- Linux (Arch, Debian, Mint 18+, Ubuntu 16.04+);
- macOS (10.11+);
- Windows (7, 8.1 or 10).
Along with that, PIA introduces extensions for browsers:
- Chrome (v48 or later);
- Firefox (v57 or later);
- Opera (v52 or later).
Provided that most of you use gadgets running on Android, iOS, macOS or Linux, there’s a reason to suppose that PIA will strike a chord with you.
However, the ones who look for the VPN solution for their game consoles, routers and smart TVs, might be disappointed.
If you are among them, I hasten to inform you that there are other providers that DO work with such platforms. CyberGhost VPN is a good example of a service that can be used for routers.
How many servers does PIA provide?
All the information I’m going to describe in this section of PIA review is taken from the official site of the provider and is compared with the data I’ve found when using the desktop application.
The number of VPN servers is remarkable – 3322. And what’s more, the provider points out that its network is growing on a regular basis.
PIA servers are dotted around the world – in 32 countries (or 52 regions).
Well, if it’s rather problematic to count the servers, then I find it an easy task to check the number of countries where they are placed.
I’ve done and found out that data presented on the site are correct.
The majority of countries possess PIA VPN servers in 1 region, whereas there several PIA servers in Germany, the UK, the USA, Canada and Australia.
It’s explained by the fact that people tend to use VPN servers in these countries more often. Consequently, the provider has placed more servers there in order for users to experience good speed.
As I’ve already pointed out, the VPN under the label Private Internet Access can be used on all popular platforms from Android smartphones to Linux PCs.
Looking further forward, I’d like to mention that the manual setup is not required. The process of installation is handy and fast.
To run the PIA VPN app on your device, you are to:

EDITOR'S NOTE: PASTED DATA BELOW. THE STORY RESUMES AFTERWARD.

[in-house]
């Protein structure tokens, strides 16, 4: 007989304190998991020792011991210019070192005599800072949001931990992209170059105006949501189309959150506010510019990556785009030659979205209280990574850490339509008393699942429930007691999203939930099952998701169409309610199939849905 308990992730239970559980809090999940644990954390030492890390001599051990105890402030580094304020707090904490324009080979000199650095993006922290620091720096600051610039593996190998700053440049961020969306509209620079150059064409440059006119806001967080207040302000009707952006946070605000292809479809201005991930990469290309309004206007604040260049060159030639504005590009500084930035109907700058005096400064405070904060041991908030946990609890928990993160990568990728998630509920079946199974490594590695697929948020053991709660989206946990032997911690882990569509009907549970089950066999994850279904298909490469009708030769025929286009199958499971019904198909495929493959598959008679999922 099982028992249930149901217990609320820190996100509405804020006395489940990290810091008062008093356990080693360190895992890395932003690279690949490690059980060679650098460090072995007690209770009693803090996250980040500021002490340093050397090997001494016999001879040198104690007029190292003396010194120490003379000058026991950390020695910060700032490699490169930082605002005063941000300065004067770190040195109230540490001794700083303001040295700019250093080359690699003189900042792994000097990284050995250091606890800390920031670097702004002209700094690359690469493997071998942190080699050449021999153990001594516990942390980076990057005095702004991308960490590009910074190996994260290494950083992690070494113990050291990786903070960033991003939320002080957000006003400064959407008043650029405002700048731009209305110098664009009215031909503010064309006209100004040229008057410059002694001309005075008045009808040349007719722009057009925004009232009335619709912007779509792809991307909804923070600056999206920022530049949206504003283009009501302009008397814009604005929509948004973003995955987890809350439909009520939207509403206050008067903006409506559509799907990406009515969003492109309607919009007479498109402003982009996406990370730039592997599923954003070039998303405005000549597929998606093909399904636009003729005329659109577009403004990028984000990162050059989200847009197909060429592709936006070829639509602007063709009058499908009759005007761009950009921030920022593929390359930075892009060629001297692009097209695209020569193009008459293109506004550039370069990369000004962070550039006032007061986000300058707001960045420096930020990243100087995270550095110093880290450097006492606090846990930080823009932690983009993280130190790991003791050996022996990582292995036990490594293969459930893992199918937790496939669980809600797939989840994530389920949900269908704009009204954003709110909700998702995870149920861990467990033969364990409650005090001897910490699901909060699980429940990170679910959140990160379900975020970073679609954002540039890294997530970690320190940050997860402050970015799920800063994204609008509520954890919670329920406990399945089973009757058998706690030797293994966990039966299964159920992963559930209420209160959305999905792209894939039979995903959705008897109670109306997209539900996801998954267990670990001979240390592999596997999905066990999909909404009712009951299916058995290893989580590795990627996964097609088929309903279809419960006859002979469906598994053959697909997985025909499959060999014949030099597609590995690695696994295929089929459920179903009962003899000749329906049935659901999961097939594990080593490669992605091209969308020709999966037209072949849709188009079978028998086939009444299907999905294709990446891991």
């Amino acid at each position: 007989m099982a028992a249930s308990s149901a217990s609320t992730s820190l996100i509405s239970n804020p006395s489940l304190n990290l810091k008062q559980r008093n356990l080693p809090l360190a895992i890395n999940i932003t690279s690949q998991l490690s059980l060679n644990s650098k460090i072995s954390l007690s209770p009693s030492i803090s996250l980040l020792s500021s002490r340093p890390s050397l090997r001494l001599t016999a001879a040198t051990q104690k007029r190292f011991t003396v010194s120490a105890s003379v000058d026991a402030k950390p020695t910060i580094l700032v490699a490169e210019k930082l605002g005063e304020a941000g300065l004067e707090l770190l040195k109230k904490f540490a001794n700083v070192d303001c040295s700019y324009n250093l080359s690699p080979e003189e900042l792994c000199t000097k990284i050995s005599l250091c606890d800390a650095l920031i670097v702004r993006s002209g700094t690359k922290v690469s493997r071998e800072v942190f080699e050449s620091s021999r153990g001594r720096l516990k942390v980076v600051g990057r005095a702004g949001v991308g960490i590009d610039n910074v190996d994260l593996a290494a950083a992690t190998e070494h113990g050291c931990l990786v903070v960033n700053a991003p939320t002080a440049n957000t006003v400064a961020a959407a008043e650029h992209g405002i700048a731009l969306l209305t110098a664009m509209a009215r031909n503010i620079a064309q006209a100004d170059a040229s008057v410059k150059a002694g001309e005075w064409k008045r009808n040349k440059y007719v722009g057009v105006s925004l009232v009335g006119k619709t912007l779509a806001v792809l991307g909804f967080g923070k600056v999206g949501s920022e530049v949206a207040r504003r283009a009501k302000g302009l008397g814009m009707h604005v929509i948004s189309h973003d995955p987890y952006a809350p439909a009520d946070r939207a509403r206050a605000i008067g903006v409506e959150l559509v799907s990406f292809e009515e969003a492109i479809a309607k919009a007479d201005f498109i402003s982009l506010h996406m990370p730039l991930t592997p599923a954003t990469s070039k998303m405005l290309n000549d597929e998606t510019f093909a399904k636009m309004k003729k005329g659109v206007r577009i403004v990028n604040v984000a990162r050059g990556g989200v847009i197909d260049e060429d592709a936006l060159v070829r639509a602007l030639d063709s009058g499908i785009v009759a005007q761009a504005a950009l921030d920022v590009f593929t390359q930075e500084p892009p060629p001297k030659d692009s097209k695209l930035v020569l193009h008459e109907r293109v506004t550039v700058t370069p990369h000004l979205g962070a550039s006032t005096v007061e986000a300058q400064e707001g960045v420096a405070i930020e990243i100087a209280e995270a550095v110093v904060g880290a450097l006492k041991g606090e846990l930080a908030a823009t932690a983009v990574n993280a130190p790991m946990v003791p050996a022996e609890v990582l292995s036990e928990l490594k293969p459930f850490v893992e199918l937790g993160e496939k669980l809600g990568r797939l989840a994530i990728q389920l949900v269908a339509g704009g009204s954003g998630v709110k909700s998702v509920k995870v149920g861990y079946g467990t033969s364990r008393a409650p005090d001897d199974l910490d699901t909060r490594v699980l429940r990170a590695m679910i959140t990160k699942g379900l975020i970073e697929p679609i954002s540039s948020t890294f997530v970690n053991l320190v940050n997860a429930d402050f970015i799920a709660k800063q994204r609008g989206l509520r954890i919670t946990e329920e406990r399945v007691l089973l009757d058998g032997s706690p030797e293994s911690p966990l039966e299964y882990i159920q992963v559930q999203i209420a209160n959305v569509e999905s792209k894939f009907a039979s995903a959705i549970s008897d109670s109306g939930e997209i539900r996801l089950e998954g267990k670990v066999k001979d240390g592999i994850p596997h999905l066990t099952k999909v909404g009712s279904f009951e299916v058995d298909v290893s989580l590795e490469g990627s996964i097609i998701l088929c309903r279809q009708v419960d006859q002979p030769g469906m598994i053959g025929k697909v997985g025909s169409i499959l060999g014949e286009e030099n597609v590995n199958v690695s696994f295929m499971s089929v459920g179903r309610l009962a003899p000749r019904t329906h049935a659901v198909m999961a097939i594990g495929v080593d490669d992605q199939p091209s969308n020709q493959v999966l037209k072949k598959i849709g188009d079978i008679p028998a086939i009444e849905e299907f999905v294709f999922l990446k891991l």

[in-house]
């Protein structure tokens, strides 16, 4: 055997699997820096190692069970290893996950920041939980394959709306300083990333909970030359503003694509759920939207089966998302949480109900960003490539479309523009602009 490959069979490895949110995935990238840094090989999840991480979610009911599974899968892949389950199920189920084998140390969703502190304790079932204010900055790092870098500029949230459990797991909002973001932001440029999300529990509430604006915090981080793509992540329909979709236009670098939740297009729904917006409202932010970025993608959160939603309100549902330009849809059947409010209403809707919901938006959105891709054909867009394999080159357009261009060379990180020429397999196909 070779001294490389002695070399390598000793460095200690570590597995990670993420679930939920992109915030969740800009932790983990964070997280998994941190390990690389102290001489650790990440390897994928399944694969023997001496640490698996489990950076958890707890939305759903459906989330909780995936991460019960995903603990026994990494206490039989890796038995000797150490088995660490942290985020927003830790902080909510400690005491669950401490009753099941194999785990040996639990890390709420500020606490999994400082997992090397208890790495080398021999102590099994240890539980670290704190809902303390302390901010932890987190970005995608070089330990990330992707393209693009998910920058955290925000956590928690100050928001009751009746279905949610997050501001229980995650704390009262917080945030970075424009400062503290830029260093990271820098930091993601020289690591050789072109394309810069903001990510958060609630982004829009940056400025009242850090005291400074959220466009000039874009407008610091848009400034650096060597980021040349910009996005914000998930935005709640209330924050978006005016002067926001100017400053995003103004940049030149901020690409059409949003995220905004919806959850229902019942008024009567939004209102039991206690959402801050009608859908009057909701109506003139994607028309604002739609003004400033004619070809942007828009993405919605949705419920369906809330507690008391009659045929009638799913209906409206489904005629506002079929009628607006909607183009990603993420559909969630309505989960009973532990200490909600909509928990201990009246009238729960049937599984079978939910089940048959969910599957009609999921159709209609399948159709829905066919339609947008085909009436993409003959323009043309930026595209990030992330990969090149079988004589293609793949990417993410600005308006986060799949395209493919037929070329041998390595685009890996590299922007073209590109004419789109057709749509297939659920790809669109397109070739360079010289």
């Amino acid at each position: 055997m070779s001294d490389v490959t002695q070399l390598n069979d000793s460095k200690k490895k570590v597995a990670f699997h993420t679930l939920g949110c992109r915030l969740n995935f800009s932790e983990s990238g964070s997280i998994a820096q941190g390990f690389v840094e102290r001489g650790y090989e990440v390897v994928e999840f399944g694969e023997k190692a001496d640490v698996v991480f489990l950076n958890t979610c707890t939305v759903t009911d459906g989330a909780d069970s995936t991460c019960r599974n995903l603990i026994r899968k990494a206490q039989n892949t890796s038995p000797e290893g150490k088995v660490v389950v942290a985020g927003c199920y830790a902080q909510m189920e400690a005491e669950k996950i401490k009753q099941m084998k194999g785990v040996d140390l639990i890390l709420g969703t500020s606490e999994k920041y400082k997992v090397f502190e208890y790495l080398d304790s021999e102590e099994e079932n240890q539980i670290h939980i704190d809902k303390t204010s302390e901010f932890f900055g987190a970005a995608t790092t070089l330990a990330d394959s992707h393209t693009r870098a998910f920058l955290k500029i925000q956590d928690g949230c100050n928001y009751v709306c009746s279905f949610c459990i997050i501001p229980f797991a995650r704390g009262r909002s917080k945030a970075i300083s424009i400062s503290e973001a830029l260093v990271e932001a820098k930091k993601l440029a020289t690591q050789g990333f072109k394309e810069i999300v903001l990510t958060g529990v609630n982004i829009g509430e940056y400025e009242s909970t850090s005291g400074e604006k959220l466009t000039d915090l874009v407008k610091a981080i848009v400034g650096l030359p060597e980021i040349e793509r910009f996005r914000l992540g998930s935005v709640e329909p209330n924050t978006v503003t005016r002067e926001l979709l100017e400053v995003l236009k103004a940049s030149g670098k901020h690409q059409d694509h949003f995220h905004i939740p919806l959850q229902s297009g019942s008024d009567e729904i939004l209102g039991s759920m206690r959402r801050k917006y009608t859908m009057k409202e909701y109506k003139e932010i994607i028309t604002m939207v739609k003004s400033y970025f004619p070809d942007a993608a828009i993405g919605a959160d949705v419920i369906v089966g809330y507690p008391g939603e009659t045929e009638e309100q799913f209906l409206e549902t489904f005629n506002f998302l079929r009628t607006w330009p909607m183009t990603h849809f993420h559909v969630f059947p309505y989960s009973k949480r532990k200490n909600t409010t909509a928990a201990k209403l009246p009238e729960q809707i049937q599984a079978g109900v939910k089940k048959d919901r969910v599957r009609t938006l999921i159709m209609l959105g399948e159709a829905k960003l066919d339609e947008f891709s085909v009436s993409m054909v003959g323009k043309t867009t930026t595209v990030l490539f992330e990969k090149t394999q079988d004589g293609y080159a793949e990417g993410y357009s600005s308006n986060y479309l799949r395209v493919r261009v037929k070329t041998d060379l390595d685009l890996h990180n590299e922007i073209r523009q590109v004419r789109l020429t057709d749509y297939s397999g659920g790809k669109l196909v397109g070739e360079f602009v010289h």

- visit its site and create an account;
- pay for the service by means of one of the variants (even Bitcoins are accepted);
- open the download page and save the file installer on your device (the site detects the operating system of a device you’re going to run PIA on).
Service use is very convenient.
It’s handy to switch between the servers and change settings.
Here’s what I find useful:
- the application is available in 19 languages (the interface language can be changed any time);
- it’s allowed to change the theme color (you can choose dark or light one);
- there’s a facility to enable/disable the launch on System Startup and the connect on Launch);
- privacy settings can be changed as well (Kill Switch and MACE);
- the app allows choosing a connection type, data encryption, ports and whatnot;
- the developers offer to join the beta program to test new features;
- debug logs can be enabled to make technical support help more efficiently.
What I like most of all about PIA client:
- easy switch between the servers;
- facility to add servers to the list of favorites;
- latency is presented in order for readers to choose the optimal ones for their locations.
Considered all, PIA VPN is the service which is well regarded due to its user-friendly nature and a large variety of functions.
If you want to get a VPN free of charge, PIA will not meet your requirements.
The provider offers neither a free package nor a trial period.
However, I’ve found information on Play Store that PIA can be downloaded with in-app purchases. This phrase threw me for a loop, as well as many other users.
As soon as I’ve opened the app, it offered me to sign in by means of my credentials or to purchase a subscription.
The result is: PIA VPN is not available free of charge!
A 7-day money-back guarantee is offered instead.
Here are the terms:
- request for a refund is to be submitted no later than within a 7-day period after the purchase;
- you blow your chances to purchase a new PIA account for 3 months after the refund;
- cryptocurrency payment is refunded only if you provide the PIA team with your Wallet address;
- troubles with the direct refund will take place if you pay for the service through the App Store, third-party websites or gift cards.
Speed and security tests are always of prime importance for me. Thus, I’ve used 3 tools for my testing:
I’ve been using these services for many years already, and there were no incidents they would provide me with fake results.
IP leak test for PIA: two services to check it
While testing the VPN by PIA, I have tried approximately 35 servers in different locations. And no one of them performed leaks.
As you can see on the screen, the IP address of the VPN servers is detected by “Whats My IP” service. Whereas my IP was hidden.